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This bear was used as a gift to celebrate the Bat Mitzvah of an Iowa Jewish girl. The Bat Mitzvah is a coming of age ritual for girls that occurs at the age of 12. Jewish law does not require girls to hold a public ceremony; however, they have become more popular during the last 50 years. The bear is wearing a prayer shawl, which Jewish girls wear during their Bat Mitzvah ceremonies. Content can be used with the following standards: 3rd grade SS 3.28 Cultural Contributions in a lesson on religions practiced in Iowa such as Judaism and its associated rituals. For any use other than instructional resources, please check with the organization that owns this item regarding copyright restrictions.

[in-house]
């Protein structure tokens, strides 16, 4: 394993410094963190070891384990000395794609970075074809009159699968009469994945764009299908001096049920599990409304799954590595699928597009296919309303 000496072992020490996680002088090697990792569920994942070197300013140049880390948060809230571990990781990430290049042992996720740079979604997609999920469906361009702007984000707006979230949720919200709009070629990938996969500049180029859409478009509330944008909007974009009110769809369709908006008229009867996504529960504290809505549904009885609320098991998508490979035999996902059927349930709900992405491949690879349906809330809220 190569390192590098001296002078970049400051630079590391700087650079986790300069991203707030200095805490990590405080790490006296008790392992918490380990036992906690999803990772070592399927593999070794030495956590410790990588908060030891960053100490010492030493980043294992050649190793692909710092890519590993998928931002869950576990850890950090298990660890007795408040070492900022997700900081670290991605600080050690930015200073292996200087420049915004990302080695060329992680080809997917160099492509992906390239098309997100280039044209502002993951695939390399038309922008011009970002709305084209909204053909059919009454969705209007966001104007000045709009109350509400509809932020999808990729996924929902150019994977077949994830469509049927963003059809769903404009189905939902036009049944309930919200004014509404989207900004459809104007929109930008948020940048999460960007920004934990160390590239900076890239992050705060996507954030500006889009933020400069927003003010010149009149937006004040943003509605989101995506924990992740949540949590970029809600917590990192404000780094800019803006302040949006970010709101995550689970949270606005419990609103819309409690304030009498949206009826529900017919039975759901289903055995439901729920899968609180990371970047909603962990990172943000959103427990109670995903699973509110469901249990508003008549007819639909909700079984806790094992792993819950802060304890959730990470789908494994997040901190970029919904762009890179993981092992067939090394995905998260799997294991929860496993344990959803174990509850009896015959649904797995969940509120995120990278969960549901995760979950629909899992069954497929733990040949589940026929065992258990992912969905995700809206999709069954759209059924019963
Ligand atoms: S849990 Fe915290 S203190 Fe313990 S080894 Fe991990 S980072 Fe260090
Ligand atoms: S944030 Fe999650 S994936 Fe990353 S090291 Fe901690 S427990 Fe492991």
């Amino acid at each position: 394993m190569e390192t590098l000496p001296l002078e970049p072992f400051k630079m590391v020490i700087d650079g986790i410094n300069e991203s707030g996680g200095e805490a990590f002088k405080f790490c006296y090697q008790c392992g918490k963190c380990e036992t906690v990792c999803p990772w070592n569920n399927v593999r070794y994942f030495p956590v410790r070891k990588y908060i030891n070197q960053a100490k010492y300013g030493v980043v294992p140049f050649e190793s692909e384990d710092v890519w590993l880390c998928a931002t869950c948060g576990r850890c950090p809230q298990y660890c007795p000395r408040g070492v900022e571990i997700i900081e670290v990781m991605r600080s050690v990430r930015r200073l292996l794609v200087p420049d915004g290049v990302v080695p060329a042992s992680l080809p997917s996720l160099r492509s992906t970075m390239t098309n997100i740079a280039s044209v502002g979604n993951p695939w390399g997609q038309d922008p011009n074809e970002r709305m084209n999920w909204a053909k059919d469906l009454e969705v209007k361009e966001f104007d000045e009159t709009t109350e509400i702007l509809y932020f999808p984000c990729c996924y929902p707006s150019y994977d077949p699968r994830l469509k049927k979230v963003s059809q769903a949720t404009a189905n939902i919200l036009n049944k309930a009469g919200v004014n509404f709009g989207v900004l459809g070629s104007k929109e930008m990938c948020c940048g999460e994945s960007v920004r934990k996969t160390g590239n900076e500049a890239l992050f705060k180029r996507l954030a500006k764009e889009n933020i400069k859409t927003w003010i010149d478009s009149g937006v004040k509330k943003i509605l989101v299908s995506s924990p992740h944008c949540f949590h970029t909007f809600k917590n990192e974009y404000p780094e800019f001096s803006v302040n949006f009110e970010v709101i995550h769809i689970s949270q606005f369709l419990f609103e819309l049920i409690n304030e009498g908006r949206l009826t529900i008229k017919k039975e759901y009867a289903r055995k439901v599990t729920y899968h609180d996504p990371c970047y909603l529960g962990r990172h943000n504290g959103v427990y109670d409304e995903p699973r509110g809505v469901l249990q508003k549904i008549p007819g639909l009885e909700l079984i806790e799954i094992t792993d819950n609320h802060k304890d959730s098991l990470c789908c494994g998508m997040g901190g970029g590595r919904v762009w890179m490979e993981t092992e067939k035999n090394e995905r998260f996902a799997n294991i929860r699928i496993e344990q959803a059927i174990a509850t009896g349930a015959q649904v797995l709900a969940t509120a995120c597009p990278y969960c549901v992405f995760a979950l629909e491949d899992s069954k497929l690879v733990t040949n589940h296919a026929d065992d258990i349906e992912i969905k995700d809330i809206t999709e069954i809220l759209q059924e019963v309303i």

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A Bat Mitzvah held for girls at the age of 12 is a formal occassion that celebrates children's coming of age into adolescence as well as the knowledge of the Jewish religion and Hebrew culture. This ritual has been practiced with boys for several centuries in a Bar Mitzvah, however has only been celebrated for girls since 1922. Followers of Judaism believe the ritual helps to build self-esteem in girls as puberty can often result in lower confidence or self-image. The ritual involves the eating of traditional Jewish foods such as breaking challah (braided bread), reciting Jewish prayers and hymns, and lighting the Shabbat candle to bring peace into the girls' life.